Gus Krier missed his opportunity to show cattle back home in Kansas earlier this summer due to a broken leg and the devastation that wildfires wreaked on his family’s ranch. But last week Krier and his family got to enter the show ring at the Iowa State Fair.

The family, of Ashland, Kansas, showed a steer raised by Dalton Lawless of Albia in the Governor’s Charity Steer Show at the Iowa State Fair.

It wasn’t only an opportunity to show cattle again. It was a chance to thank Iowans for the support the family received when the wildfires scorched their ranches in March.

"On March 6, when the wildfires came through, we weren’t expecting anything like that," Katrina Krier said.

Katrina and Jeff Krier and their children, Gus and Kalee, raise cattle in Kansas and Oklahoma. About 9,000 acres burned between the two ranches. They suffered other losses as well.

"Most of the grassland burned. All of the hay burned. We lost 108 calves, 40 cows and about 800 bales of hay," Katrina said. "That’s our income, not just our property. That’s our way of making a living."

The 320 cows and calves that hadn’t perished in the wildfires had nothing to eat.

"There was nothing left on the ranch left to eat," she said.

Help arrives from Iowa

Then, donations of hay, fencing and other supplies started to roll into the area. Iowans showed up in Ashland to assist in rebuilding fences, bringing the supplies, equipment and manpower to do so.

Like other areas in the state, farmers and county Farm Bureaus near Monroe County pooled money and supplies together to send to Krier and others who needed the help after the wildfires devastated the area, said Bryan Reed, a cattle raiser in Monroe County.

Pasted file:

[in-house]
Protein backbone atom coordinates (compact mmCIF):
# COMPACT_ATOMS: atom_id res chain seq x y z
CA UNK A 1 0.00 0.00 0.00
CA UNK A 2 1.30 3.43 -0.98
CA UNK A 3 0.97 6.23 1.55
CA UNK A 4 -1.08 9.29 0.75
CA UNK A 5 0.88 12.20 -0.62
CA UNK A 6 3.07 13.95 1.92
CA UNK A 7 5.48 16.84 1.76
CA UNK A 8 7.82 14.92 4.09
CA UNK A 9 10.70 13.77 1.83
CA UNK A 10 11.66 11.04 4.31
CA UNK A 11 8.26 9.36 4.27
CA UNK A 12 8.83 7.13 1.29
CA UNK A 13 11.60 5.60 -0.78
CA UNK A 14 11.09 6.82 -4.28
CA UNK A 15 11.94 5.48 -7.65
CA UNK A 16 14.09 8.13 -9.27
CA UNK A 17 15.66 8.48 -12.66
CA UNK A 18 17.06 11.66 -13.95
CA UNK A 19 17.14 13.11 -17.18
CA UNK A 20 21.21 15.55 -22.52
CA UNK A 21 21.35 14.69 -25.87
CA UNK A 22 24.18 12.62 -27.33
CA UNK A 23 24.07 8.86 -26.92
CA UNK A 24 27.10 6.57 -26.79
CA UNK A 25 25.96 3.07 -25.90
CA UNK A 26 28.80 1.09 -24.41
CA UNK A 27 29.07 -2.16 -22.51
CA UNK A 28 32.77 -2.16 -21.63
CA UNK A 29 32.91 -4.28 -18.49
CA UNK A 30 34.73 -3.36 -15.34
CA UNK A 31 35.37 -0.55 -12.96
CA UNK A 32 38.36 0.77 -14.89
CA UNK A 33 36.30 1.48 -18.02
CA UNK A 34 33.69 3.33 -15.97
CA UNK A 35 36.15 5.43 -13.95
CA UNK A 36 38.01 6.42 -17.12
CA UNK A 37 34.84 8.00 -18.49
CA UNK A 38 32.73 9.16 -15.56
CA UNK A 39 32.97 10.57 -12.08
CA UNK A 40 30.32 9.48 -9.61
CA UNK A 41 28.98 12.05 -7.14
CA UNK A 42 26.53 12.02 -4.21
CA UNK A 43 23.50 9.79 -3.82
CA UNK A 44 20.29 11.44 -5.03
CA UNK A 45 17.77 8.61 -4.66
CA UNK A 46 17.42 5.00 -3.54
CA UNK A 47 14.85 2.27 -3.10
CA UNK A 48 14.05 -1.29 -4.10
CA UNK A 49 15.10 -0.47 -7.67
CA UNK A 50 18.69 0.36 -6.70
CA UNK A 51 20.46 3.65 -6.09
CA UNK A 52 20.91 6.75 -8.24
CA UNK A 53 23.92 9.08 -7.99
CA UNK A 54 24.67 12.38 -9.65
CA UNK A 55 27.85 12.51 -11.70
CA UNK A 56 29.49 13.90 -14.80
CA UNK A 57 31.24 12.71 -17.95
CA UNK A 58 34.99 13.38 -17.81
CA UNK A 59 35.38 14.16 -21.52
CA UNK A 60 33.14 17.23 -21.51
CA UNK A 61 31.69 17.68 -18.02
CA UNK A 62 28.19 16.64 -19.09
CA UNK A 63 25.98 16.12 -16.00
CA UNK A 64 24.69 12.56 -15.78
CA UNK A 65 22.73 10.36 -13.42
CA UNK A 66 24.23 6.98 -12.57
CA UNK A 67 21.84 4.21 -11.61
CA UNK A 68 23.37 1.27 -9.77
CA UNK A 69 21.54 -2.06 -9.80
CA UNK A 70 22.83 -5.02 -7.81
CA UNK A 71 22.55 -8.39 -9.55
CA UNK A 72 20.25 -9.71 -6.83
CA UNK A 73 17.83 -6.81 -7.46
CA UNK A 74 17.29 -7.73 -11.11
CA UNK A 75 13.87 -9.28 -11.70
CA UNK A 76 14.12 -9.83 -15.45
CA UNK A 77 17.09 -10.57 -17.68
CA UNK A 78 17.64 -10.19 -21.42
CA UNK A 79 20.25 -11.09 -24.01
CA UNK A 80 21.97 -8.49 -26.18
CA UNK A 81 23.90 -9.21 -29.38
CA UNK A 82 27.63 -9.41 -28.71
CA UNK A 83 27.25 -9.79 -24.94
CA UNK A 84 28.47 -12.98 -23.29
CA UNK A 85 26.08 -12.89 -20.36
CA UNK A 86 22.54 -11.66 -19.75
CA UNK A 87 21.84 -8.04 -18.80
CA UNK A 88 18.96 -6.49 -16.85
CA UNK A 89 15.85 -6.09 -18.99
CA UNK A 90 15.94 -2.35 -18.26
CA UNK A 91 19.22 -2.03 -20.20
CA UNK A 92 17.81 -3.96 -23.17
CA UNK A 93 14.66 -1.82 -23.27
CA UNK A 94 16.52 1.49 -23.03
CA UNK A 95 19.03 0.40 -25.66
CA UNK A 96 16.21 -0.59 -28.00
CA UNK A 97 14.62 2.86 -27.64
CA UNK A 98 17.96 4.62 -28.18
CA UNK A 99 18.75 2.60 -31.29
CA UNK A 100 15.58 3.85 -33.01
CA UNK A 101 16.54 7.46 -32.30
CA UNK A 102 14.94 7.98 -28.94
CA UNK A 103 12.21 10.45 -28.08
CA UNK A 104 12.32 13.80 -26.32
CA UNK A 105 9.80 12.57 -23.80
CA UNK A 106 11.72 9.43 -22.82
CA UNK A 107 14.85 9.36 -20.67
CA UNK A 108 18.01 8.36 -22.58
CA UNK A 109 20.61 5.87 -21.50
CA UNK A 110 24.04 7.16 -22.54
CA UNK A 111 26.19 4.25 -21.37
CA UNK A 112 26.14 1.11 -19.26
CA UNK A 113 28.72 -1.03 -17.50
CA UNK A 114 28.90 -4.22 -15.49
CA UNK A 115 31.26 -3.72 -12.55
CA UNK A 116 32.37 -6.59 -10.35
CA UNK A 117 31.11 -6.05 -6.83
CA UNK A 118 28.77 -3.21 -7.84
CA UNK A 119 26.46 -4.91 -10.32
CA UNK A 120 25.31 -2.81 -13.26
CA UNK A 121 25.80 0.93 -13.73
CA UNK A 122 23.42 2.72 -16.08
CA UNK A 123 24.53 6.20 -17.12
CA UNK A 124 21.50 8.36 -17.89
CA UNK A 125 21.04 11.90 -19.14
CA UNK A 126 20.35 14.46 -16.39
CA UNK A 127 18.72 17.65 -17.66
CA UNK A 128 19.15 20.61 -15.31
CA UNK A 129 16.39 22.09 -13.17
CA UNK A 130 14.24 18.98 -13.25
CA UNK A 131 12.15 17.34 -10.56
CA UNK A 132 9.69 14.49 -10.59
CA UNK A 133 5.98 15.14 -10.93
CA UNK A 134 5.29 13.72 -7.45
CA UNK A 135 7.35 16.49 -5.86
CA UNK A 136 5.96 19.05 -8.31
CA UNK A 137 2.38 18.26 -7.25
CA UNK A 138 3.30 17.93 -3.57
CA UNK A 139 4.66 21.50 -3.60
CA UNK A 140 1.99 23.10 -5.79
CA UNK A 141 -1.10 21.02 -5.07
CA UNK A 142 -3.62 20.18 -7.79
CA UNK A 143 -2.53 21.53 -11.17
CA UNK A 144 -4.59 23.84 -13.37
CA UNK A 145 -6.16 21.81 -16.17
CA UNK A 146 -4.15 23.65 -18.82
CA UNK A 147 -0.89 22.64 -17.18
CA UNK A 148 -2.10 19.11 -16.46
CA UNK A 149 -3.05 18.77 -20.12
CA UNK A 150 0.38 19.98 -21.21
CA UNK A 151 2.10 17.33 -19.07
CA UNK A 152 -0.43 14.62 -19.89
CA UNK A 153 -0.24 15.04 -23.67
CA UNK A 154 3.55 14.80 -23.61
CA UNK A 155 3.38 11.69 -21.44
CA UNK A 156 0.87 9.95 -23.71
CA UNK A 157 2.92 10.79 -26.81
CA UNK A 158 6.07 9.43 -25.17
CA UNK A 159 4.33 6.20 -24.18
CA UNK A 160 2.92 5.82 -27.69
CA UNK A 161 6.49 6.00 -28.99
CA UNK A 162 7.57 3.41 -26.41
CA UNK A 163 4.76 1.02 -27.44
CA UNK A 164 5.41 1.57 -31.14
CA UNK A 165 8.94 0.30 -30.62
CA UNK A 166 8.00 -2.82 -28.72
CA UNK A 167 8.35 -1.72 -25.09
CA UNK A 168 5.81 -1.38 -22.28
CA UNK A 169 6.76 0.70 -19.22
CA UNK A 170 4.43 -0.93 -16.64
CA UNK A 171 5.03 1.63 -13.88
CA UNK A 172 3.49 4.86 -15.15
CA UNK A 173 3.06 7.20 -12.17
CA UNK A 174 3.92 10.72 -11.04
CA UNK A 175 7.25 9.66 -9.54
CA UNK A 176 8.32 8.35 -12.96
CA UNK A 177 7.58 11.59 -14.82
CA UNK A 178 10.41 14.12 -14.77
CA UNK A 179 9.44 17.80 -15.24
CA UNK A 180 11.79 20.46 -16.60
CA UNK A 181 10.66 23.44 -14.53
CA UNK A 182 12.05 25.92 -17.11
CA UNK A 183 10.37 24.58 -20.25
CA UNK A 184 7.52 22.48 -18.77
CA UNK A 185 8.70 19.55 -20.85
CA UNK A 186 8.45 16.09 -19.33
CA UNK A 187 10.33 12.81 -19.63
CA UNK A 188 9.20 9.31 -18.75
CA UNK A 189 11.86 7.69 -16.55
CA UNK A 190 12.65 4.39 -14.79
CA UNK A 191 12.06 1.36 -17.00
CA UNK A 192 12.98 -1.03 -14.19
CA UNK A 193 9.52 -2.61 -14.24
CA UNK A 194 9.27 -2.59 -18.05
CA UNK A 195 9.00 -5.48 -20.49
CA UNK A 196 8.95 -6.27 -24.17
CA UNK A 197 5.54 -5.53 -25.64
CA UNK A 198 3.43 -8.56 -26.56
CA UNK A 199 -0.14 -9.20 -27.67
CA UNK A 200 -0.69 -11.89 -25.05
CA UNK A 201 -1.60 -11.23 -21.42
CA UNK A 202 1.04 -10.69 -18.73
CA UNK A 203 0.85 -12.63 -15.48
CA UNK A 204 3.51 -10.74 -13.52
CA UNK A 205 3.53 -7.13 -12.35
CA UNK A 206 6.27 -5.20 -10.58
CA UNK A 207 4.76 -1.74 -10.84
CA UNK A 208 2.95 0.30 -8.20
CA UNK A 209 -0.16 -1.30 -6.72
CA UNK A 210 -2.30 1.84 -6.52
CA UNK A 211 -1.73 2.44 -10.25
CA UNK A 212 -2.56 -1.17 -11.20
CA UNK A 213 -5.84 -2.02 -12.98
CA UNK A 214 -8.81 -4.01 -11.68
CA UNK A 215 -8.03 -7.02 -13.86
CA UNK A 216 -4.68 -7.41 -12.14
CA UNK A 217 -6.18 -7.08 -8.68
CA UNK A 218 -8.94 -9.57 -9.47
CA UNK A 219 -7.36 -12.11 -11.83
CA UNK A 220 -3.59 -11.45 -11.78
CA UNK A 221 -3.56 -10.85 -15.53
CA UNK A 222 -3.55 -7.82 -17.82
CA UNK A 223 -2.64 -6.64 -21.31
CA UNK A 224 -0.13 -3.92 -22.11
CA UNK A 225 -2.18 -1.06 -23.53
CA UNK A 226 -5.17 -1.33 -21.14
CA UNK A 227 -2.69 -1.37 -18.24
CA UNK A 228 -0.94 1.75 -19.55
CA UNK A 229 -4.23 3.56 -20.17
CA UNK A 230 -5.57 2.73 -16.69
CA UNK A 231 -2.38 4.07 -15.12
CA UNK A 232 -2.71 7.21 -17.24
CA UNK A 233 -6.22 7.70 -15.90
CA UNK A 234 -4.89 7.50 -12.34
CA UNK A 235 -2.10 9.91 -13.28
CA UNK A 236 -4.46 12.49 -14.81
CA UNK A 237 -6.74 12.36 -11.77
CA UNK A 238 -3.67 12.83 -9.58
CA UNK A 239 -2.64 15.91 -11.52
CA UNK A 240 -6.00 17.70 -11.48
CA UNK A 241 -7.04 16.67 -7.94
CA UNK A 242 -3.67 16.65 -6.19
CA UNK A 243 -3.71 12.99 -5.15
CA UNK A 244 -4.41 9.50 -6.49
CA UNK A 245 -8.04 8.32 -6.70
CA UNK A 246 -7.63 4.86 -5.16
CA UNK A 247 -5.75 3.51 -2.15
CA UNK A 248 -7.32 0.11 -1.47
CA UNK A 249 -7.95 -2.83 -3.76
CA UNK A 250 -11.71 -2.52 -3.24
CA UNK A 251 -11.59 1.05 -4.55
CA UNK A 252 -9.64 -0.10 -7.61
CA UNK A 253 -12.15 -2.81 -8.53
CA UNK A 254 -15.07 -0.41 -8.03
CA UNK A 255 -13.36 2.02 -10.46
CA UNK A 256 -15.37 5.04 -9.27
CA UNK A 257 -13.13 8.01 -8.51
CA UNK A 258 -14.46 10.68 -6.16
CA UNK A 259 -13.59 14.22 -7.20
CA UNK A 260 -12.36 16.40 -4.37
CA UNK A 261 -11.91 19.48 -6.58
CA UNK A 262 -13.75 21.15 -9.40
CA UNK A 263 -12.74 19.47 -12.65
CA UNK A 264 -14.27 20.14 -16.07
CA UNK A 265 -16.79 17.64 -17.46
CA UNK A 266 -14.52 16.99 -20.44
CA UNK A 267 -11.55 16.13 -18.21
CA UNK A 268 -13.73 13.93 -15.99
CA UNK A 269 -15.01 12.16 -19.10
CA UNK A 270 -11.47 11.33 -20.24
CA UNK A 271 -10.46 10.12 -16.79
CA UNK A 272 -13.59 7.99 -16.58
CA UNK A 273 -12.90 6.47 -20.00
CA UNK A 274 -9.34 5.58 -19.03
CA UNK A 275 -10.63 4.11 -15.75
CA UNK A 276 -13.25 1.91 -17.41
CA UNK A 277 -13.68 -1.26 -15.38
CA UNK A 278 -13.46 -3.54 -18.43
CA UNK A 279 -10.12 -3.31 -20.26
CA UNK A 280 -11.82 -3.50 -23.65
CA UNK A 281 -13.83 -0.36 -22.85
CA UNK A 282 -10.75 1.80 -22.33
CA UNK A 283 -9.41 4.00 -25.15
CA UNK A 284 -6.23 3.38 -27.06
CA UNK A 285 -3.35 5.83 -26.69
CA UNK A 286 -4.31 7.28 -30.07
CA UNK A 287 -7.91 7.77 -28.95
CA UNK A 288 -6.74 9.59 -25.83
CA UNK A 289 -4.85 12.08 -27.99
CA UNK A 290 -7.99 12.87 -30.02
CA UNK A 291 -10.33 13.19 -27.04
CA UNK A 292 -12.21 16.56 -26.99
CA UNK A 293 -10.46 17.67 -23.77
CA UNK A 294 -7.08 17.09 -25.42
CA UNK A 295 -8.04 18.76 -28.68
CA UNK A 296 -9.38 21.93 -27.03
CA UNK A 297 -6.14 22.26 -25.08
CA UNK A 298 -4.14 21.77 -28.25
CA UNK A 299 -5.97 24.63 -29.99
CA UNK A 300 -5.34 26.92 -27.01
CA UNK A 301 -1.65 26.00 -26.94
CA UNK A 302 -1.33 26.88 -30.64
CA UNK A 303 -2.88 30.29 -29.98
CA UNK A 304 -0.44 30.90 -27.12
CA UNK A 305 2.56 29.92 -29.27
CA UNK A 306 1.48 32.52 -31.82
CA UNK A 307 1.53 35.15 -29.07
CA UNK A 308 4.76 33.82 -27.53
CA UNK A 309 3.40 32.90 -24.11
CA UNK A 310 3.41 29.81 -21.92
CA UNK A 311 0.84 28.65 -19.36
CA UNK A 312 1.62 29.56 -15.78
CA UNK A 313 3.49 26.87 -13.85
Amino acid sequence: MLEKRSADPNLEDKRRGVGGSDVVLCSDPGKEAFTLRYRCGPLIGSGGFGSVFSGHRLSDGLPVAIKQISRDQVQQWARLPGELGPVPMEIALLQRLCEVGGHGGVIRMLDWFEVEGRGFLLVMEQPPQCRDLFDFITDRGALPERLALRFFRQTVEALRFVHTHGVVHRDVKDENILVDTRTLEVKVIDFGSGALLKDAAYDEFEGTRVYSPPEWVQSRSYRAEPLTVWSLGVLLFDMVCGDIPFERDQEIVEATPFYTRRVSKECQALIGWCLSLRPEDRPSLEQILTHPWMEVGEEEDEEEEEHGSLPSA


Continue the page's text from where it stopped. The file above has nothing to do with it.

When it was time for the Monroe County Cattlemen to select their showperson for the Governor’s Charity Steer Show, the group invited the Krier family to be part of the event.

"It was intended for us to recognize them and the challenges they have faced," Reed said.

The family showed the steer Aug. 12 in the Governor’s Charity Steer Show and was able to meet up with some of those who donated money, time and/or supplies to help them rebuild.

"People from all over the country reached out. That’s why we wanted to come out (to Iowa)," Katrina said. "There’s nothing like the farming and ranching community. We didn’t even know these people; all we share is the same way of making a living."

Katrina said the family was honored to show in the Governor’s Charity Steer Show, which benefits the Ronald McDonald House Charities of Iowa.

"We were honored to be a part of it. We’ve been to county fairs and to the state fair, but nothing like that to raise money for the Ronald McDonald House," Katrina said.

Though it will take a while for the family to fully recover from the losses of the wildfires earlier this year, they said they’re optimistic. Most of the fence is repaired now, the grass is coming back, and they’re slowly rebuilding their herd. Katrina said Iowans were a big help in that rebuilding process.

"Farmers and ranchers knew what we were going through and took time and resources and gave us hope," she said.